August 1, 2012

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Everybody loves a mystery. And even more so when it involves real people, and it apparently gets solved.

That was a large measure of the huge and positive reaction this publication received upon publishing Brent Kennedy's 1992 "The Melungeon Mystery Solved: Unraveling a Family's Heritage." The piece, spawned by a year-earlier article on the subject by Joan Vannorsdall, not only ostensibly resolved Kennedy’s lifelong puzzle about his heritage, but also launched a new career for him, as perhaps the nation's leading expert on the Melungeons – described by Vannorsdall in her ‘91 piece as “not black nor Indian nor caucasian . . .  and living high atop Newman’s Ridge, running 25 miles from Hancock County, Tenn., up into Virginia’s Lee and Scott counties.”

 Multiple books and articles followed for Kennedy; others celebrated their heritage, and began to gather to do so and to do further research on the people Kennedy traced back to 710 A.D, and the “Moors,” as these Arab conquerers were called by their Spanish subjects.

Kennedy’s detailed presentation – carrying through the Spanish reconquering the Arabs in 1200, the blending of the cultures, the Spanish Inquistion beginning in 1502 and the arrival on the South Carolina Coast, perhaps in the 1580s, of descendants of the Moors (now called Moriscos) – was greeted with general enthusiasm and excitement, both from our general readership and from many people who felt that they too now had a real and sudden understanding of their heritage – as Kennedy characterized it, “descendants of the Phoenicans and the Carthaginians, the conquerers of Spain and Portugal, the builders of Casablanca, Marrakech and Tangier.”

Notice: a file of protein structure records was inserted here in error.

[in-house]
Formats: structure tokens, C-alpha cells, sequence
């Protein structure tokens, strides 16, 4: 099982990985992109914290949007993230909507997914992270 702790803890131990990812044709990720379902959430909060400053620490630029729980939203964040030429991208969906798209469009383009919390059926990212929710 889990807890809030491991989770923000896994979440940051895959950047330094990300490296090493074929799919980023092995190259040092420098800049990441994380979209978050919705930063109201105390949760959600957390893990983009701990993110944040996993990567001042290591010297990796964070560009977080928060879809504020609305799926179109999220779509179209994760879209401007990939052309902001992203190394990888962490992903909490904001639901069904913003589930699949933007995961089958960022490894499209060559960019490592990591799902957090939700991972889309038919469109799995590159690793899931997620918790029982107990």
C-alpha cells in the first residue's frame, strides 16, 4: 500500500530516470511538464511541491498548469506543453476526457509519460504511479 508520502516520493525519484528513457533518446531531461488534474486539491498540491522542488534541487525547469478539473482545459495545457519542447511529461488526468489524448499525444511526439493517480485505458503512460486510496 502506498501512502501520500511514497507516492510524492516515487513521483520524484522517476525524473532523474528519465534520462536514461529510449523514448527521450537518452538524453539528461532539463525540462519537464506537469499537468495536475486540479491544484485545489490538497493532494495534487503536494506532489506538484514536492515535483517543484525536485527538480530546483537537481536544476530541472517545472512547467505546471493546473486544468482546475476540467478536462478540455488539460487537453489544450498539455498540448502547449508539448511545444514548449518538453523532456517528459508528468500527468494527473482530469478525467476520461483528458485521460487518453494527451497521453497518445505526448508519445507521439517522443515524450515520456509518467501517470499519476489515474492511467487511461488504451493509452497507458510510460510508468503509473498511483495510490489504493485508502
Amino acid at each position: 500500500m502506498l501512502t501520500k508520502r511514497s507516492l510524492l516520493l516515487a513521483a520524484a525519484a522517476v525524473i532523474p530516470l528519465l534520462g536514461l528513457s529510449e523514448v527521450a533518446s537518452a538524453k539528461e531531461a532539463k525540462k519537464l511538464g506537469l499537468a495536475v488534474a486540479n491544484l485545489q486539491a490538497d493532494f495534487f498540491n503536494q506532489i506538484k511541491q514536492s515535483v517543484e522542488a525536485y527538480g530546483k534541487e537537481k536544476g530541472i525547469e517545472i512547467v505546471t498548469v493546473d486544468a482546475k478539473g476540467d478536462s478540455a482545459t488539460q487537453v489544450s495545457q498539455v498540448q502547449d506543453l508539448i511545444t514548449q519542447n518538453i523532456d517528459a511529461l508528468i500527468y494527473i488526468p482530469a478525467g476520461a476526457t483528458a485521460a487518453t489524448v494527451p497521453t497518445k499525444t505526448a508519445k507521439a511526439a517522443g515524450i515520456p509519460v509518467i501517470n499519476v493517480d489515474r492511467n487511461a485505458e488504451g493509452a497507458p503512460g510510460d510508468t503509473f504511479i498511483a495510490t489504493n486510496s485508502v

Jump ahead 20 years to the appearance, this June, of an Associated Press story about a DNA study published in the peer-reviewed Journal of Genetic Genealogy – a study which found that the people referred to as Melungeons are the offspring of sub-Saharan African men and white women of northern or central European heritage. One theory: The various Melungeon lines sprang from unions of black and white indentured servants, in the mid-1600s’ pre-slavery days in Virginia.

The study was limited in geography to the core of “Melungeon territory” – the area in and around northeast Tennessee and southwest Virginia, and examined only unbroken lines dating back to the 1830s.

Reaction among people who have identified themselves as Melungeon ranged from  surprise and dismay to perspectives along the lines of “all of us are multiracial; let’s go have lunch.”

Jump back 20 years again for a moment, to a letter to this magazine dated July 15, 1992, from Roger L. Burkhart of Gaithersburg, Md.

Burkhart, apparently a man of patience, has recently provided a copy of that letter (which we did not run in ‘92), along with a copy of the AP story on the study and a note including acid phrasing along the lines of “now modern science has left Mr. Kennedy, and you, no place to hide.”

Burkhart’s letter from ‘92 was similar in tone and directness. Among its points:


August 1, 2012

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What I love about this overview is that it collects and presents information from many media sources in one place; it demonstrates several complex and diverging personal perspectives on one topic; and it gives credence to the notion that folklore and oral tradition are just as important to queries about heritage as exacting scientific methods of inquiry. Bravo!

Frances Figart more than 1 years ago

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